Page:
As you know, harvest, crush and processing is a hectic time for us and I'd like to minimize extra stress possibilities. We can't expect harvest to be over until sometime in November when the vineyards are not nearly as cinematic. September 23-25 would be a good time for us and for your project. Cheers, Bob

Gerald, saddened about the replies he received from Bob Hilsman at Double Oak Vineyards & Winery, he sends out an email to several local wineries. Gerald understands Bob's concern and that business is business; besides, he is the one asking for a favor to use their property for free during their busy time of year. Gerald though that maybe they could use Double Oak Vineyards & Winery where the sun came up when he first was inspired for a scene and use another winery for the rest of the the film.

Gerald Wednesday, June 29, 2011 email

To: Mario @ Lucchesi Vineyards & Winery
My name is Gerald Martin Davenport, some know me as Gerry, I am a local "wine snob" so to speak, and also a filmmaker. I have helped out at many of the events here in Nevada County and I am sure you have seen me at a few them as a greater and pourer, as well as, been on the wine trail. I am looking for a vineyard to photograph a short that will be used to look for backers to make the longer version of The short is called Petite Chardonnay. If you choose to watch the trailer, you will get an idea what the movie is about. The vineyard and winery is the back drop to this family heart touching story. And I would love to do it at one of your winery's if not all of them to showcase the winery's in this county. I know you may not believe me, but I have everyone's wine in my cellar, but it is true. YOU all make wonderful wine and I do not need Napa or Sonoma to do my wine tours. Please find it in your heart to open your location up to a local wine lover and filmmaker, I live in Nevada City and went to Nevada Union High School.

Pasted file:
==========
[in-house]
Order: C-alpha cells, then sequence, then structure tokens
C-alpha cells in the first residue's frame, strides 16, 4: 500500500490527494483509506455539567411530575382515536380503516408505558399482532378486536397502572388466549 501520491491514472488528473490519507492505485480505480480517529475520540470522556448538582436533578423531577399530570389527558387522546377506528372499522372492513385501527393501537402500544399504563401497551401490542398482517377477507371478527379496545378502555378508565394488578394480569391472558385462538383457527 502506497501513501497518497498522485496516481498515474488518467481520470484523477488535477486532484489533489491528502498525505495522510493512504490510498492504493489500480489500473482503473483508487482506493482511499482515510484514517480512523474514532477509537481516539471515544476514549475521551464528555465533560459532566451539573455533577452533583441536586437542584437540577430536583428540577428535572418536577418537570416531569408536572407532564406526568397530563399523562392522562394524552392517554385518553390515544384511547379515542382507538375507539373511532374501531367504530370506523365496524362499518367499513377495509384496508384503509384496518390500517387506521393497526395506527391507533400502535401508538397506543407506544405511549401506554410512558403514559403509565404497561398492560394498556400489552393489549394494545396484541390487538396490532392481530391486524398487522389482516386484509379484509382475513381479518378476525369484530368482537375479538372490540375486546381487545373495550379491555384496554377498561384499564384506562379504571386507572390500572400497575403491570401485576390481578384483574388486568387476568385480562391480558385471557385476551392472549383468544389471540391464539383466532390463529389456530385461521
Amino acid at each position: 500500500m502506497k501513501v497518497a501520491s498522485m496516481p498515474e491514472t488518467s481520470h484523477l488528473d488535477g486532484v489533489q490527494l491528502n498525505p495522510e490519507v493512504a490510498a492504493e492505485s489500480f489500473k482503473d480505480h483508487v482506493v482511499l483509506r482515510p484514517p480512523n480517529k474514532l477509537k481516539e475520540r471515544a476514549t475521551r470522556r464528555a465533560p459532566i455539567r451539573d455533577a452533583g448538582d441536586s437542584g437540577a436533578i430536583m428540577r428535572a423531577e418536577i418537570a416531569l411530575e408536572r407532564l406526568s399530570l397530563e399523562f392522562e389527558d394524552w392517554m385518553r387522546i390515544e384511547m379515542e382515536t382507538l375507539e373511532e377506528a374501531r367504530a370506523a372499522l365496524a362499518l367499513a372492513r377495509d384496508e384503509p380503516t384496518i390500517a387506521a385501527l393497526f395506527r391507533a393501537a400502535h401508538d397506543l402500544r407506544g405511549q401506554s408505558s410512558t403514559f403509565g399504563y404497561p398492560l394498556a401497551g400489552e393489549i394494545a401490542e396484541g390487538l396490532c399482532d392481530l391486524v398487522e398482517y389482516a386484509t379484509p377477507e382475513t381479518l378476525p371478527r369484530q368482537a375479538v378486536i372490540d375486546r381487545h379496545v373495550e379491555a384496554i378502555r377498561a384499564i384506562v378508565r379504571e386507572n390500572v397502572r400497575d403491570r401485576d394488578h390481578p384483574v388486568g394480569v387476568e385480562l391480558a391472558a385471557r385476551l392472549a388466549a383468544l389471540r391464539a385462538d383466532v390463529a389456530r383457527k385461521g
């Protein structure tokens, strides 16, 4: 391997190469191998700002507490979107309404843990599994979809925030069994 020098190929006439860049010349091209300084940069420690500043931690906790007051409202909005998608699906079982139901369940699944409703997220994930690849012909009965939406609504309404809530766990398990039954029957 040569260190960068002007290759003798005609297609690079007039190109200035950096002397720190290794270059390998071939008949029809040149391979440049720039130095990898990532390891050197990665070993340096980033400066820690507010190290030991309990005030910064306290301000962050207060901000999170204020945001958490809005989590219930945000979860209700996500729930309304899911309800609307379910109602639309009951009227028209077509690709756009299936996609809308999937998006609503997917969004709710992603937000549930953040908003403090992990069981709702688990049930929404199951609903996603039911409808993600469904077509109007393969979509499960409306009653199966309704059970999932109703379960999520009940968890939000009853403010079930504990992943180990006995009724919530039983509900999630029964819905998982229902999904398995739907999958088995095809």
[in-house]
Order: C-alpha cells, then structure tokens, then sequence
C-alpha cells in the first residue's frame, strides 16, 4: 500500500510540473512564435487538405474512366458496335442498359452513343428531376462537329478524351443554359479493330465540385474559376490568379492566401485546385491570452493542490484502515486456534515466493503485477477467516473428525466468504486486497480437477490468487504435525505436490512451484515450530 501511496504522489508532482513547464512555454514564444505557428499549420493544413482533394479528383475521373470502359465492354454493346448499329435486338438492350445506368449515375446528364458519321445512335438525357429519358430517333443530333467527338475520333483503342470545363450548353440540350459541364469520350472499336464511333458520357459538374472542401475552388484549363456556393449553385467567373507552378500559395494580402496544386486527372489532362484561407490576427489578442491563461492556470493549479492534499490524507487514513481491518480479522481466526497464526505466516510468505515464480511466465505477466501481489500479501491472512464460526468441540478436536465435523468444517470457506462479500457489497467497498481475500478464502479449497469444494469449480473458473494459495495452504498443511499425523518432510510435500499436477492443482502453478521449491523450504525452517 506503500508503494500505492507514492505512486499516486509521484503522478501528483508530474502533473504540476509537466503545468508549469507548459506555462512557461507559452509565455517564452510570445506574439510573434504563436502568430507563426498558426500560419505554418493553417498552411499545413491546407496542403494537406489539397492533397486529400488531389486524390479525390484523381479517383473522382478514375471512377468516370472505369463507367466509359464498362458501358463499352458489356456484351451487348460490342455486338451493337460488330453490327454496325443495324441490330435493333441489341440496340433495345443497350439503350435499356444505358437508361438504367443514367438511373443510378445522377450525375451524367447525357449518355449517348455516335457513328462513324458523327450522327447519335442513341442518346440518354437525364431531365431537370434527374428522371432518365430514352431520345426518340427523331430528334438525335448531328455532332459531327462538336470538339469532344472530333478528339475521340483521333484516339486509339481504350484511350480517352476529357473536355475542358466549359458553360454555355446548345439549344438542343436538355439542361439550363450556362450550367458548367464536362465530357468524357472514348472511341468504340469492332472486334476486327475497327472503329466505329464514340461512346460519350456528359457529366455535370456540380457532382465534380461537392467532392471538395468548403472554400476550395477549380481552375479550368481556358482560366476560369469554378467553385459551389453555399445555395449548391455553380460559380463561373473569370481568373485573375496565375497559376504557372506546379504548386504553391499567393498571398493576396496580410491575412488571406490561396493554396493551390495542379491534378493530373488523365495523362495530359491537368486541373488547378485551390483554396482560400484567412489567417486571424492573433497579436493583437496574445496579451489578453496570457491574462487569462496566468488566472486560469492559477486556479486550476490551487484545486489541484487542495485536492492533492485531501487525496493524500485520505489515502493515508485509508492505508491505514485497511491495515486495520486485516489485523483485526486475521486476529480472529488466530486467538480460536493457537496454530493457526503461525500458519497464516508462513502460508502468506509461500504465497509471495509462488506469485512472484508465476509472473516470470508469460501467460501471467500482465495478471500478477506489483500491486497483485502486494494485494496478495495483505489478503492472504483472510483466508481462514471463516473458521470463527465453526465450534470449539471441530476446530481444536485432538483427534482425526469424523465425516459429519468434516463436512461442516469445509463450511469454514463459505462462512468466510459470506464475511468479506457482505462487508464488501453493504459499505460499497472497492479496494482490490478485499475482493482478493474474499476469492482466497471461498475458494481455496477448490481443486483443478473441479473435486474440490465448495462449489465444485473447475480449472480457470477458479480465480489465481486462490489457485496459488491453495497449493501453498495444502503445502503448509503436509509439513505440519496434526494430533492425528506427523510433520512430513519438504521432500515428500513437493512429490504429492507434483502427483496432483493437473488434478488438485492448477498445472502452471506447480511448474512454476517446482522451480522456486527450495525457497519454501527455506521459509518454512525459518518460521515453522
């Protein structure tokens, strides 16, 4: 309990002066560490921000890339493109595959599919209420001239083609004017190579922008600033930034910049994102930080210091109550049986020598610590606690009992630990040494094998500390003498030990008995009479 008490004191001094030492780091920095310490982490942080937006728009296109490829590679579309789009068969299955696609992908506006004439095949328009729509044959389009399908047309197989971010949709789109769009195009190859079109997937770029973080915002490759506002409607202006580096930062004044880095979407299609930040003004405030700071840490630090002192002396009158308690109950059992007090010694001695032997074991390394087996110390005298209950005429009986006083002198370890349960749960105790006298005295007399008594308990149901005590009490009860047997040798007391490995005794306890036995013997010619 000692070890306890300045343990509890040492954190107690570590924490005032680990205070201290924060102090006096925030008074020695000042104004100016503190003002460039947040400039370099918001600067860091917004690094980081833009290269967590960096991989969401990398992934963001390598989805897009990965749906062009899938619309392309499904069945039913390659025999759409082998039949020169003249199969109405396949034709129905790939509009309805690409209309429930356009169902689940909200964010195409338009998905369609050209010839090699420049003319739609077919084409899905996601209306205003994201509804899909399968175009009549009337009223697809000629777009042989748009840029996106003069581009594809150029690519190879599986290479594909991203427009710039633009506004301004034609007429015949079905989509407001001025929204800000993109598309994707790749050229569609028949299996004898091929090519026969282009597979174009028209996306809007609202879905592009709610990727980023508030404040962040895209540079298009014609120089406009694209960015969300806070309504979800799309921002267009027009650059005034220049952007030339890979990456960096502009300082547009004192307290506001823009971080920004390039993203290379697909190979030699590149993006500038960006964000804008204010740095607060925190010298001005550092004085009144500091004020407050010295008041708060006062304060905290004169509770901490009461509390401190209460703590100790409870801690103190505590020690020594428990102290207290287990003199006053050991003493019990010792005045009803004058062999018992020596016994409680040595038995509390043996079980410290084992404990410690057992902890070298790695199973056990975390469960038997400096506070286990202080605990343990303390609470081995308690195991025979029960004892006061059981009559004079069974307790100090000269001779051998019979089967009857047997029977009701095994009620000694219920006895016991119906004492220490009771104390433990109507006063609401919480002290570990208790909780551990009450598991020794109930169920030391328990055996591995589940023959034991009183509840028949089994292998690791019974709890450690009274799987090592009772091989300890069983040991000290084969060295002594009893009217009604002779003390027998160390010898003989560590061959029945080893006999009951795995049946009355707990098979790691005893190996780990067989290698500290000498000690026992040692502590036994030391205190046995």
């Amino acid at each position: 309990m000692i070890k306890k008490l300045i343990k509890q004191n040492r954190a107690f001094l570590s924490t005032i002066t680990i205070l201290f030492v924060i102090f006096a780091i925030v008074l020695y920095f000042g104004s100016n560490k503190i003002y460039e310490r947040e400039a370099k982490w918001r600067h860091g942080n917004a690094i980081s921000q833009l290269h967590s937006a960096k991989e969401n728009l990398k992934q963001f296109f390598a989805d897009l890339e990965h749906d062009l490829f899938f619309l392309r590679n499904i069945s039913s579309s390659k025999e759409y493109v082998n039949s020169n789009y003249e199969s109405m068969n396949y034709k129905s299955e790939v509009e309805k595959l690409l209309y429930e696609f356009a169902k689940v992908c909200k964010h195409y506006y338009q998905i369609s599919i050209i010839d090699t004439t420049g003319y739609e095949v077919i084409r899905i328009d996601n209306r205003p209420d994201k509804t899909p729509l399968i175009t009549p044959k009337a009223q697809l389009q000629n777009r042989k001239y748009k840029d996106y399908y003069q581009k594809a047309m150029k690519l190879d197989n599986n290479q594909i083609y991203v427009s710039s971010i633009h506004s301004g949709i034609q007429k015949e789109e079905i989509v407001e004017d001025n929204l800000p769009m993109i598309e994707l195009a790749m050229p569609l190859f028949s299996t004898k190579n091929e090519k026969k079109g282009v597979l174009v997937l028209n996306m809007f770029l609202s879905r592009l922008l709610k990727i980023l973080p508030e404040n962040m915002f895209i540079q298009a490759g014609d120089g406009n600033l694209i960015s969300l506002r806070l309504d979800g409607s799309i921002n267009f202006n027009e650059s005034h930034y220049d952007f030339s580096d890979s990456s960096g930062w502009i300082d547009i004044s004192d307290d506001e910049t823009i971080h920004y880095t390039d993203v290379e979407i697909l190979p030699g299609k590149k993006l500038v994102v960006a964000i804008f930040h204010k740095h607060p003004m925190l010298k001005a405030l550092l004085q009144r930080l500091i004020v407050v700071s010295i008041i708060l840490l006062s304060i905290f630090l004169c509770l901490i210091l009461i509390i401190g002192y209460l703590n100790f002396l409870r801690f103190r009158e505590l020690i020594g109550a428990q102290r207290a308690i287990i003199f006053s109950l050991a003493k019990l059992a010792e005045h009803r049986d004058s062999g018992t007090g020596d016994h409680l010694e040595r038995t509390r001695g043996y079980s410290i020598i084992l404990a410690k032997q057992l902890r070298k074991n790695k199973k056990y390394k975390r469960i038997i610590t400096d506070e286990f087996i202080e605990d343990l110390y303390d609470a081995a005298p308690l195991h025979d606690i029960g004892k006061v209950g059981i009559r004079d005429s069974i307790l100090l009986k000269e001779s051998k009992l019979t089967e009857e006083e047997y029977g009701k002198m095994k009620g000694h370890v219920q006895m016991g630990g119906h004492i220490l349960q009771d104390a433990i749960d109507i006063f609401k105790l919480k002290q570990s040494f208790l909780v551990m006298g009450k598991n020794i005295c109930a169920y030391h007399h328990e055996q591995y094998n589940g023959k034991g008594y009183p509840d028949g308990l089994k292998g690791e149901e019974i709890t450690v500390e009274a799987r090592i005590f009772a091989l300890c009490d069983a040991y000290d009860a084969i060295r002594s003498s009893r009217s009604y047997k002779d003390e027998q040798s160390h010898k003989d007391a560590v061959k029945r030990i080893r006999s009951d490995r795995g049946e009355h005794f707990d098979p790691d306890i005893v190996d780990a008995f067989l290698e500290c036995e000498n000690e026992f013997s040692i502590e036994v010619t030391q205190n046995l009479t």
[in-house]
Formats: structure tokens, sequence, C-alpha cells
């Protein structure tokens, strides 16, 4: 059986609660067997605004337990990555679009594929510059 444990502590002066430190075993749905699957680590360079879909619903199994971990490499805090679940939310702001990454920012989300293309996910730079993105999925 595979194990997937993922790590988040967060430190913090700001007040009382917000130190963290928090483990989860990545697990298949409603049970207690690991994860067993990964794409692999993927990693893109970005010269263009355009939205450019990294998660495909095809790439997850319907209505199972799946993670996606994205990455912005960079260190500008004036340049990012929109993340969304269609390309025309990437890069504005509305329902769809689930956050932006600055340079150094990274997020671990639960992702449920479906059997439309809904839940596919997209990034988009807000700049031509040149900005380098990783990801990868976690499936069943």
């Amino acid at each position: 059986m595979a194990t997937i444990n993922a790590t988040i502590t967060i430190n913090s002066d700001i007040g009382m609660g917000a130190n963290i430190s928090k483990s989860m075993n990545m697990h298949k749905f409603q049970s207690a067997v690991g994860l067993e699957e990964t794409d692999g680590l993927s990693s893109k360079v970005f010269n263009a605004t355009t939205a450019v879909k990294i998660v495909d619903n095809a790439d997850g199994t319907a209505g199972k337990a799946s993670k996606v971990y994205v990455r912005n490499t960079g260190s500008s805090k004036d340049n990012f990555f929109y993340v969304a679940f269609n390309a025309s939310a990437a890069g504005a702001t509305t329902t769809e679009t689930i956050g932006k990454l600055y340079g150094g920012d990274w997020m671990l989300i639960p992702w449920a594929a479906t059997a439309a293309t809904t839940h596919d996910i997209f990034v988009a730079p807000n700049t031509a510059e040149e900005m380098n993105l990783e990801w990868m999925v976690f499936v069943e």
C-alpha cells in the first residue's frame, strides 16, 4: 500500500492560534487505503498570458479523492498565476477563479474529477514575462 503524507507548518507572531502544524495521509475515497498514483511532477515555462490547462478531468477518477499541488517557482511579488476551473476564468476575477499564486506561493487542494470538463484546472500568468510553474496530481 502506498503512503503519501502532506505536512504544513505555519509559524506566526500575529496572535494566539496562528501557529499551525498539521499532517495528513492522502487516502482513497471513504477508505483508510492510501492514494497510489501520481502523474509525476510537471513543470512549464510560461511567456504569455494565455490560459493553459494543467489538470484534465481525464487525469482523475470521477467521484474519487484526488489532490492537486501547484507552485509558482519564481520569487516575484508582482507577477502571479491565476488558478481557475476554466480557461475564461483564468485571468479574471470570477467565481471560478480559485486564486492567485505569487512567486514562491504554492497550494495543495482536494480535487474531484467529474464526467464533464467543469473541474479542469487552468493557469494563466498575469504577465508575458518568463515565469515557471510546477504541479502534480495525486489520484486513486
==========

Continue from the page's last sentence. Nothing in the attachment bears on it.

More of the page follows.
Mario Clough Wednesday, June 29, 2011 email

Gerald. You are welcome to come a look at our location and see if it works for you!
"Taste The Joy!"
Lucchesi Vineyards & Winery Inc

Lucchesi Vineyards & Winery is located in the rural area east of Grass Valley, California off of a semi-main road connected to a smaller road that connects to a tiny road that can be missed if you go too fast and do not see the hidden road sign. The tiny road is dirt and rock with two houses with driveways before reaching a split. One is to a private residence, and the other is gated that goes up to Lucchesi Vineyards & Winery. Driving up the paved incline that doglegs to the right, then levels out with two buildings that look industrial and dairy. No sight of vines or grapes except bins and barrels that would suggest it could be a winery. Gerald parked in front of the building that looked more like an office and not the bottling or stemming area. Gerald has experience with harvesting and bottling at Double Oak Vineyards & Winery, so he had a semi-educated guess as to where to go.